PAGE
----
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The catch-22 of read/write splitting
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In my previous post I covered the shard-disk paradigm's pros and cons, but the conclusion that is that it cannot really qualify as a scale-out solution, when it comes to massive OLTP, big-data, big-sessions-count and mixture of reads and writes.

Read/Write splitting is achieved when numerous replicated database servers are used for reads. This way the system can scale to cope with increase in concurrent load. This solution qualifies as a scale-out solution as it allow expansion beyond the boundaries of one DB, DB machines are shared-nothing, can be added as a slave to the replication "group" when required.



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Scale differences between OLTP and Analytics
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In my previous post,http://database-scalability.blogspot.com/2012/05/oltp-vs-analytics.html, I reviewed the differences between OLTP and Analytics databases.

Scale challenges are different between those 2 worlds of databases.



Scale challenges in the Analytics world are with the growing amounts of data. Most solutions have been leveraging those 3 main aspects: Columnar storage, RAM and parallelism.
Columnar storage makes scans and data filtering more precise and focused. After that – it all goes down to







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Loading Air Traffic Control Data with TokuDB 4.1.1
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TokuDB has a big advantage over B-trees when trickle loading data into existing tables. However, it is possible to preprocess the data when bulk loading into empty tables or when new indexes are created. TokuDB release 4 now uses a parallel algorithm to speed up these types of bulk insertions. How does the parallel loader performance compare with the serial loader? We use the Air Traffic Control (ATC) data and queries described in a Percona blog and also used in an experiment with TokuDB 2.1.0 to gain some insight.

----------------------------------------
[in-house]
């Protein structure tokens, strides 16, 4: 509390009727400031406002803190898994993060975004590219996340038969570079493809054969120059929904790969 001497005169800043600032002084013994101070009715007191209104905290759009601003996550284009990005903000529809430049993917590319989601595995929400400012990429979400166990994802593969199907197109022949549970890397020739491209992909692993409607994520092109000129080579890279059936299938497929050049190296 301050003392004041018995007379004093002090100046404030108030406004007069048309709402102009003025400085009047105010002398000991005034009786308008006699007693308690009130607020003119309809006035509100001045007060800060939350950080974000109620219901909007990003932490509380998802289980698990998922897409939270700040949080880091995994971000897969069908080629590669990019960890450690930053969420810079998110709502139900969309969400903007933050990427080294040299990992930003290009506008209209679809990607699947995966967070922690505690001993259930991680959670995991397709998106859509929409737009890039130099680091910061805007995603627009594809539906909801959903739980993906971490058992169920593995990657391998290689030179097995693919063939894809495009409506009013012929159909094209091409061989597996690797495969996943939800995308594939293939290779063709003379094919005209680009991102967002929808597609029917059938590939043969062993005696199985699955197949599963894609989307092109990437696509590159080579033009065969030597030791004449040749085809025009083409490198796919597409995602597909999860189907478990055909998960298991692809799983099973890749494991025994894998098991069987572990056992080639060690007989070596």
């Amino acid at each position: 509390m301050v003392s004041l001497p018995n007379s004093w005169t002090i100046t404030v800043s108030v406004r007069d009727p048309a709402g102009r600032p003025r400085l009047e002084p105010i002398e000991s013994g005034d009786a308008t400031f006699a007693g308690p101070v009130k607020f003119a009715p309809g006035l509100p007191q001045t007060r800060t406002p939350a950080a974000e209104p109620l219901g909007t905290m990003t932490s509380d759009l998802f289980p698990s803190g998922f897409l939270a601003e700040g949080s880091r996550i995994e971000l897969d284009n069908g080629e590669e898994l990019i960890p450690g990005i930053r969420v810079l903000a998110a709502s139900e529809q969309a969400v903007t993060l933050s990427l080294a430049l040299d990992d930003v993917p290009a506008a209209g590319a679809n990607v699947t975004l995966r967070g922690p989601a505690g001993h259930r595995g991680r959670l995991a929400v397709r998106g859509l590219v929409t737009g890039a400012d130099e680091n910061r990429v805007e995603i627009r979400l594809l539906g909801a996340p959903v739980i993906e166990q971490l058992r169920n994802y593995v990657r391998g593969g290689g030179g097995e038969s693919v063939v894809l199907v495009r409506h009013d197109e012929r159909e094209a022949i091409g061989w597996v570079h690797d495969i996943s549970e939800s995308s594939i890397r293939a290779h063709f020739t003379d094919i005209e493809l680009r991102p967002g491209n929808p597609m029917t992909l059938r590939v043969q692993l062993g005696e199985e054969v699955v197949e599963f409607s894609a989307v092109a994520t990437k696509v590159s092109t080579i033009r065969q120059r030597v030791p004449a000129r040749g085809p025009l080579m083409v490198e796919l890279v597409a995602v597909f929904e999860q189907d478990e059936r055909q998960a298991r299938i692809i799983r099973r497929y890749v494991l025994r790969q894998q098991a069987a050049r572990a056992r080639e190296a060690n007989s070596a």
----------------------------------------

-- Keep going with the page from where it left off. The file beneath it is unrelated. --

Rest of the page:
Our ATC data is about 122M rows in size, is stored in a 40GiB CSV file, and can be found in our Amazon S3 public

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Data Warehousing Best Practices: Comparing Oracle to MySQL pt 1
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At Kscope this year, I attended a half day in-depth session entitled Data Warehousing Performance Best Practices, given by Maria Colgan of Oracle. My impression, which was confirmed by folks in the Oracle world, is that she knows her way around the Oracle optimizer.

These are my notes from the session, which include comparisons of how Oracle works (which Maria gave) and how MySQL works (which I researched to figure out the difference, which is why this blog post took a month after the conference to write). Note that I am not an expert on data warehousing in either Oracle or MySQL, so these are more concepts to think about than